Foot: Anatomy and Physiology
Foot: Anatomy and Physiology
The human foot is at once the most functional, the most intricate, and the most punished part of the anatomy. The intricate skeletal structure of the foot has been compared to the combined machinery and durability of a fine Swiss watch, a tool capable of propelling the body in any direction at high speed, while sustaining forces that are many times a person's body weight. As the structure that supports the body in every aspect of upright movement, the foot is exposed to constant physical stresses, some of which are exacerbated by conditions such as footwear and weather. As with many other components of the human anatomy that are functioning constantly, the foot is only noticed when it fails to function in its usual reliable fashion.
The foot has evolved over the hundreds of thousands of years of human physiological development into a mechanism that is both a complex machine and a foundation piece for the body. Including the bones of the ankle, the foot comprises 26 separate bones, many of which are relatively small and delicately fashioned. Over 100 muscles, tendons, and ligaments combine with the skeletal bones to create 33 separate joints in this flexible and dynamic structure. An intricate series of blood vessels and nerve pathways run within individual networks enclosed by foot tissues to support the cardiovascular and neurological demands of movement. The sophistication of the skeletal structure of the foot is underscored by the fact that the bones of the two human feet constitute almost 25% of all bones in the human body.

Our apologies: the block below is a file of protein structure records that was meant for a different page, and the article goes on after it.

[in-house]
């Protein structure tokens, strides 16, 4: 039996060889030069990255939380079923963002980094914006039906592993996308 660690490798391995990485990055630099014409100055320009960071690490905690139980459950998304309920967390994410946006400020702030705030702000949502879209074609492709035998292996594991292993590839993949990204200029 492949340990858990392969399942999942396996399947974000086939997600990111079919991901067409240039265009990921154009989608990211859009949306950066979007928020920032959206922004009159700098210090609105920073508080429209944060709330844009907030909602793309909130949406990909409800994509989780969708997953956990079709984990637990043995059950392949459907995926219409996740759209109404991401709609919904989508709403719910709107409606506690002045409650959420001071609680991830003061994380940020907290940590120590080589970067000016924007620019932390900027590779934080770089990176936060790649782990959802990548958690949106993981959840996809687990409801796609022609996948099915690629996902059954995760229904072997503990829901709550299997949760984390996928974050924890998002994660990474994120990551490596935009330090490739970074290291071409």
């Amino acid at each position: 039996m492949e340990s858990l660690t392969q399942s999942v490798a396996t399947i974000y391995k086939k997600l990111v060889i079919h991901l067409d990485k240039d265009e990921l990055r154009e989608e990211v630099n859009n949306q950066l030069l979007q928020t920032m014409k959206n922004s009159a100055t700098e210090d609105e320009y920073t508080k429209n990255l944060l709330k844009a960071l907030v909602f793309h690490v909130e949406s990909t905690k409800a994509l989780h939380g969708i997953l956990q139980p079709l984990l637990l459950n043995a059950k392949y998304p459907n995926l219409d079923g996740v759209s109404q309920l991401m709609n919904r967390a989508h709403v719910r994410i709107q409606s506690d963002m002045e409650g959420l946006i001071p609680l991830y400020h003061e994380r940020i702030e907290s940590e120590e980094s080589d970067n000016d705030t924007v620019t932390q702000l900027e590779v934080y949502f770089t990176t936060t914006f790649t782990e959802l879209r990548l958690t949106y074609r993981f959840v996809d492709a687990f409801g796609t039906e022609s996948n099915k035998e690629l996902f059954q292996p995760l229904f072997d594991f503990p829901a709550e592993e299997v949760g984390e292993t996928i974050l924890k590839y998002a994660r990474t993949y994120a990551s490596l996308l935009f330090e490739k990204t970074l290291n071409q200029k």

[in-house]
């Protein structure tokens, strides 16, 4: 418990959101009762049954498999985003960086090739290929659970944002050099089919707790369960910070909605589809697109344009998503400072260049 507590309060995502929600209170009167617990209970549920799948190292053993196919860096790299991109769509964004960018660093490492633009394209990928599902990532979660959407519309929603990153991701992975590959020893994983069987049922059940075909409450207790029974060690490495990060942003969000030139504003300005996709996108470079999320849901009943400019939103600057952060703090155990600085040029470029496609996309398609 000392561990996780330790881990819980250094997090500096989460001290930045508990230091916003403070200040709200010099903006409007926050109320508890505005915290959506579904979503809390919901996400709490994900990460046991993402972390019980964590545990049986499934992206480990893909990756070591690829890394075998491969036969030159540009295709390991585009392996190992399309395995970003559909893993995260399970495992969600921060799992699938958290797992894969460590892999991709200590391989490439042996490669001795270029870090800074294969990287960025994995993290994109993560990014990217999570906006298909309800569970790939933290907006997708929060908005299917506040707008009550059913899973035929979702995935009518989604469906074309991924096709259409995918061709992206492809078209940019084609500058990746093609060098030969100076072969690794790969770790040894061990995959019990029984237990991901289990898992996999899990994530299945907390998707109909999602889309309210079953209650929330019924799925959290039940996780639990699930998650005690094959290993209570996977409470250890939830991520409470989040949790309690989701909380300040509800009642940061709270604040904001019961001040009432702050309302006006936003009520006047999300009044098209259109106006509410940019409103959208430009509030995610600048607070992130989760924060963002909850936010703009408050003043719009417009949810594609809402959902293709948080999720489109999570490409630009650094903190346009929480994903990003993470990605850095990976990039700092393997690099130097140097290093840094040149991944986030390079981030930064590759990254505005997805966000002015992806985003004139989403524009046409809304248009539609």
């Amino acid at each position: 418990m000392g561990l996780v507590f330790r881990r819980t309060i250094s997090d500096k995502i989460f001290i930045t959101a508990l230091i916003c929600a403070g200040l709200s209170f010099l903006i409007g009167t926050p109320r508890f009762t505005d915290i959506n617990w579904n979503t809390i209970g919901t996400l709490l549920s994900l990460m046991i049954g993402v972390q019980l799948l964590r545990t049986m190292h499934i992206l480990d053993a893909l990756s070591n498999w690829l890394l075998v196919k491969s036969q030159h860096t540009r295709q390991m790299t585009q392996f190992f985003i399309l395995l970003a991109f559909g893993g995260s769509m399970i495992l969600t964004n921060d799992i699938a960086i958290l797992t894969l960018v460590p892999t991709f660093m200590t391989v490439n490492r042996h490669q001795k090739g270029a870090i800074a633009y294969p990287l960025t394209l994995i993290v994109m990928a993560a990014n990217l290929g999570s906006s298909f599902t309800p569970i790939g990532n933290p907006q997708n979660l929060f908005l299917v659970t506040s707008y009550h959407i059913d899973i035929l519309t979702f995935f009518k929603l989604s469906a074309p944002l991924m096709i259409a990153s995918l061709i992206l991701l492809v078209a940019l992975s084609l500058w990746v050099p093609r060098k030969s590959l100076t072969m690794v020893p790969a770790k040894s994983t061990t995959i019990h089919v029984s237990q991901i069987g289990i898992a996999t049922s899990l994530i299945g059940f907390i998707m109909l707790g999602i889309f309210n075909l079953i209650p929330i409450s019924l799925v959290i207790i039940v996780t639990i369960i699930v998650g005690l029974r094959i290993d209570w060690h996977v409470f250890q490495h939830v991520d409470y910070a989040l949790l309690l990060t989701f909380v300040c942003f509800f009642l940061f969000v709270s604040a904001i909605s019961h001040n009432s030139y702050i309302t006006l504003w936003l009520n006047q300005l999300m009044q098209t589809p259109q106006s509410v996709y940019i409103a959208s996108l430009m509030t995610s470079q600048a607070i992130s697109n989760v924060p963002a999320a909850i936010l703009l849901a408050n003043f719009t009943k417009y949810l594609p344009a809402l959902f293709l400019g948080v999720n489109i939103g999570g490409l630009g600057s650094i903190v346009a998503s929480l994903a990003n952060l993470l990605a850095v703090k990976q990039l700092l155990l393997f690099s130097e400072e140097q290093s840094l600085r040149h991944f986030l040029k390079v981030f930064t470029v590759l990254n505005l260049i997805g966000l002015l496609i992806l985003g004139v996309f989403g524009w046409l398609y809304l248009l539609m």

Where an irregularity or imbalance occurs in the structure of the foot, it will often cause other anatomical structures to be affected. For example, if a person tends to strike the ground forcefully on the front of the sole of the foot as opposed to the heel, greater degrees of force tend to radiate into the knee joint or hip.
The bone structure of the foot is divided into three parts: the forefoot, the midfoot, and the hind-foot. The forefoot is made up of the bones of the five toes, which are collectively known as the phalanges. The phalanges are connected to the other bones of the foot by a longer connecting bone, called the metatarsal, at joints created at the ball of the foot with each toe. The forefoot is capable of supporting one half of a person's body weight.
The midfoot is the portion of the foot that is designed to absorb the shock created by human movement. The midfoot is constructed of five tarsal bones, and it is supported by the plantar fascia, the ligament that is essential to the function of the arch of the foot. The plantar fascia extends along the entire length of the foot, attached at the calcaneus (the heel bone, the largest bone in the foot) to the forefoot. The hindfoot, including the ankle structure, is connected to the bones of the lower leg by the talus, the ankle bone. The joint created at the heel and the ankle is the subtalar joint, which permits the ankle to be completely rotated in clockwise and counterclockwise directions.